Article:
The National Institute of General Medical Sciences (NIGMS) awarded UTHealth School of Biomedical Informatics (SBMI) Assistant Professor Pora Kim, PhD a five-year grant worth over $1.6 million. Kim will use the funds to create bioinformatics tools to perform in-depth exploration and analysis of new genes. Her research efforts are aimed at better understanding how these genes influence the development of diseases.
During this NIGMS-funded study, Kim will perform functional annotation in order to study new genes. Functional annotation is the process of both collecting information about and describing a gene's biological identity. She will then identify potential evidence of the origin of new genes using different mechanisms of gene creation including transposable element domestication, viral integration, chromosomal rearrangements, gene duplication, and trans-splicing from human chimeric transcripts.
“The ultimate goal of my research is to understand the biological formation mechanisms and effects on diverse cellular systems of new genes in the human body,” stated Kim.
Kim’s bioinformatics research noted that there was an urgent need for a tool that could assist with systematic functional annotations of gene fusions in humans. As a result, Kim and SBMI Professor and Dr. and Mrs. Carl V. Vartian Professor in Clinical Informatics Xiaobo Zhou, PhD built FusionGDB and FGViewer. Currently, Kim and SBMI Assistant Professor Hua Tan, PhD are studying the genomic sequence features of fusion genes using a deep learning approach.
“I would like to acknowledge all members in the Center for Computational Systems Medicine (CCSM), led by Dr. Zhou. Through the CCSM, I have been able to study and try cutting-edge techniques. I understand the importance of team science between bioinformatics, machine learning, and mathematics through fostering the synergy of good science,” says Kim.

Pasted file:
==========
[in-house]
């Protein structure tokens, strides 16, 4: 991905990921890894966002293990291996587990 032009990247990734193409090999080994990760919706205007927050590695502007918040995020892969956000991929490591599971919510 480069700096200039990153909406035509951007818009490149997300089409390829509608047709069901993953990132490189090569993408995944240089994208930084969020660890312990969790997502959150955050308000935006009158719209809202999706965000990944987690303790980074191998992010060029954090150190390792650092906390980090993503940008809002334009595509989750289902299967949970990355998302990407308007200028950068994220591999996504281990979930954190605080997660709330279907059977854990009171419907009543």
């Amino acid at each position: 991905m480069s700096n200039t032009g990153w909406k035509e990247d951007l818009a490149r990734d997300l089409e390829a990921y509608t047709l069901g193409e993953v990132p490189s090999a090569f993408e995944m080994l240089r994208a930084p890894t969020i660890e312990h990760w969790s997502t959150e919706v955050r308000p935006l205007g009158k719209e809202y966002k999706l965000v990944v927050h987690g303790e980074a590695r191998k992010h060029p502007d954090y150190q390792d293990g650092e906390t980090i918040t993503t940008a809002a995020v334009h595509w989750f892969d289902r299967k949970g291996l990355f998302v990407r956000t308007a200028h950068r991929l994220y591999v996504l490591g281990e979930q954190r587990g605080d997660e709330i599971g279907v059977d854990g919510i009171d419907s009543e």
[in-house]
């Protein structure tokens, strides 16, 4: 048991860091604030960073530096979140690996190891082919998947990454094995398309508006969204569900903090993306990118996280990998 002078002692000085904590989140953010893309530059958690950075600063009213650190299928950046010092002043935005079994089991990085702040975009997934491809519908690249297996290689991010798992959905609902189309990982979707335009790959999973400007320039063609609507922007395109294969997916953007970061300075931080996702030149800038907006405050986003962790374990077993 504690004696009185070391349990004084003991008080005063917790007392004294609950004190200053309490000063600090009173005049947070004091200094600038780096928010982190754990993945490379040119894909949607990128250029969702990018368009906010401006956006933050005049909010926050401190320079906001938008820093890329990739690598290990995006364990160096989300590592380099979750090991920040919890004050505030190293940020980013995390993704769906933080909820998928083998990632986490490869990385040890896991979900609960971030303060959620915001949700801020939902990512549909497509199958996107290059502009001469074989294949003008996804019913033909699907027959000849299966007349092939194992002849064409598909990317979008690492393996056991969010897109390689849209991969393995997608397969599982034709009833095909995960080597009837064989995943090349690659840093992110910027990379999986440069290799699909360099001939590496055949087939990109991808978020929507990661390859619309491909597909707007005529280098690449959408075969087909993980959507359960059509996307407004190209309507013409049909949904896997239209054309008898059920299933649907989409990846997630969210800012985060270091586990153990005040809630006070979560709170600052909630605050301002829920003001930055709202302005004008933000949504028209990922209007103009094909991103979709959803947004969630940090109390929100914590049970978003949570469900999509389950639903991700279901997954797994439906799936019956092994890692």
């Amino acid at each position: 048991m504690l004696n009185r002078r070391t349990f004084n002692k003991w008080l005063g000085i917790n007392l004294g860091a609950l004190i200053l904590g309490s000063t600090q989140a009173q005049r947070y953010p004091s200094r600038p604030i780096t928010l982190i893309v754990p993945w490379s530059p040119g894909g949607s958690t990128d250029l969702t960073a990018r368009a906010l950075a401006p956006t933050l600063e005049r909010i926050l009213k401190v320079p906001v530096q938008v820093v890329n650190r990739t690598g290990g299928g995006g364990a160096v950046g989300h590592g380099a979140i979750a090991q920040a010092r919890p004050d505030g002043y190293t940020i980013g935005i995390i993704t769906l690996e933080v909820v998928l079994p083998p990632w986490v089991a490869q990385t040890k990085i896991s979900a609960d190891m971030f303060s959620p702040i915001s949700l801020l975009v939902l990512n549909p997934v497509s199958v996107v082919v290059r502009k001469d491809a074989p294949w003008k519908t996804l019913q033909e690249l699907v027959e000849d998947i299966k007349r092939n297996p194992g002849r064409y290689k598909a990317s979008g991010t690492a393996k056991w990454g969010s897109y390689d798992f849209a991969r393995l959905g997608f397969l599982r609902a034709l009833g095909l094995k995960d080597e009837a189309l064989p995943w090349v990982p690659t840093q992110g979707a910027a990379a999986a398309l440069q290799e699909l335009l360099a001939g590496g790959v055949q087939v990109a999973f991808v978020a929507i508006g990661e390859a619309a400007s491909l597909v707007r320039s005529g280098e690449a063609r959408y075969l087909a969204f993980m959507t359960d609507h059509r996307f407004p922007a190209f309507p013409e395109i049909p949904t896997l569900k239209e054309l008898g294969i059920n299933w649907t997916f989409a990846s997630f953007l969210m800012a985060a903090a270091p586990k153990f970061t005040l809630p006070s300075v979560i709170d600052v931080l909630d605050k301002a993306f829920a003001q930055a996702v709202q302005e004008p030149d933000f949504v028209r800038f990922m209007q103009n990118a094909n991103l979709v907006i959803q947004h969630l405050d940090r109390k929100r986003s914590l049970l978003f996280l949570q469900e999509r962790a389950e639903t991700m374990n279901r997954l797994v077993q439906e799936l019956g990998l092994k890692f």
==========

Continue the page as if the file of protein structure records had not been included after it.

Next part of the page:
During her undergraduate studies in chemistry at Ewha Womans University in Seoul, South Korea, Kim first gained interest in the field of bioinformatics when she joined the university’s Research Center for Systems Biology. During her master’s program, she built her first database called ECgene and helped a research team as it built a gene fusion database named ChimerDB1.0. A few years later, as the next-generation sequencing field continued to blossom, she enhanced the fusion gene prediction algorithm and built an updated database – ChimerDB 2.0.
“Exploring how the origin of genes influences diseases has been a research passion of mine for many years,” Kim noted. “During my doctoral program, I applied fusion gene prediction approaches to multiple cancer types using patient data and I found several novel fusion genes with their functional roles in tumorigenesis.” When discussing her work for the new NIGMS grant, Kim stated “I will continue those same research pursuits I have worked from throughout my career and I look forward to further examining how gene fusion can be a source of creating new genes that may lead to disease.”
In order to further her research efforts, Kim is searching for two new postdoctoral researchers to join her team. The project period began on September 1 and concludes at the end of June in 2025.
published on 09/04/2020 at 12:45 p.m.